Ever since I started working in the control room of the studio at the television station, I have been drinking A LOT less water. It’s mostly because we’re not really allowed any food or drink in there, and it’s my desk for 8 hours everyday. Guh! So, I’ve taken to bringing a 500ml bottle of water and found a place near my desk that can’t accidentally cause a technical problem if the cap pops open and it spills. I’ve been drinking minimum 1L during my work hours, and now it’s slowly becoming more.

At first, it was really hard. I didn’t think that drinking so much water would actually be a challenge. On Monday, when I tried to drink that whole liter, I felt like I would accidentally drown myself from the inside. It was SO uncomfortable! This was the period of transition. My body wasn’t used to getting so much water at a time and had to work its own mechanics between the new amount of water that was coming in and the water that was already stored. Luckily, by Wednesday, my body was getting the flow of it and drinking 1L-1.5L of water in a work day felt normal. Now, constant hydration is welcomed. Plus, if I’m ever feeling peckish, I’ll drink water first and that might curb my appetite from unnecessary snacking.

If you’re interested in knowing why water can help with losing weight, check out this article that I read.

Essentially, I’ve cut out all non-fruit related sugars from my diet at the exception of my Mini-Wheats (the extra fiber in them is welcomed by my bowel movements), honey, and the few little snacks that are already in my apartment. After all, I am a firm believer in not wasting food. Luckily, I’ve been good with not indulging in those sweets. I have three chocolate bars in my kitchen and I haven’t touched any since I’ve been back.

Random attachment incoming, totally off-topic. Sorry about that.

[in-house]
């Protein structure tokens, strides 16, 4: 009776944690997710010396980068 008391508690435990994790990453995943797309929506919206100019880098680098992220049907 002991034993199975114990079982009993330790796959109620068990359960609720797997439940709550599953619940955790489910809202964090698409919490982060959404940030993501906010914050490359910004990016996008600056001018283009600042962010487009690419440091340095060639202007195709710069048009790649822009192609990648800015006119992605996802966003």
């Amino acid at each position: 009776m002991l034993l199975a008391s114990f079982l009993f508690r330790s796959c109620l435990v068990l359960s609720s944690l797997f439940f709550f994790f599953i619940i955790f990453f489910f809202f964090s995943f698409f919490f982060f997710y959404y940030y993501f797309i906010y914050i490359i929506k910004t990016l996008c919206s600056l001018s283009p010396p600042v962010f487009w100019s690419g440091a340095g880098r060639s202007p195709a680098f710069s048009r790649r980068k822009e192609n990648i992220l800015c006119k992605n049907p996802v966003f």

Foods that I’m temporarily avoiding:

  • Sweets
  • Junk
  • Root vegetables (such as potatoes, carrots, ect.)
  • Corn
  • White pasta and bread
  • Cheese (EXCEPT when I’m with Nomes, but in very small quantities)
  • All pastries (CRY)

The hardest part of all is to stop my nasty habit of overeating and shrink my stomach back down to a normal size. As previously mentioned, every time I go back home to Ottawa, I overeat because my parents’ food is just too tasty. After four (or ten over the holidays) days of stuffing my face, my stomach expanded. Once I came back, I was faced with having to shrink it back down to its original size. Unfortunately, it’s a lot harder than expanding with too much food.

For the first three days, I was always hungry. Even if I ate a full meal, carefully portioned to be enough, but there was this deep hunger in my stomach I couldn’t get rid of. It was so frustrating! Still, I told myself that a large wrap and salad is enough. Luckily, after four days of always being uncomfortably hungry, my stomach started shrinking to its original size. Now I’m back to a healthy portion of eating. Hello sandwich accompanied by pita chips and a filling Bolthouse juice!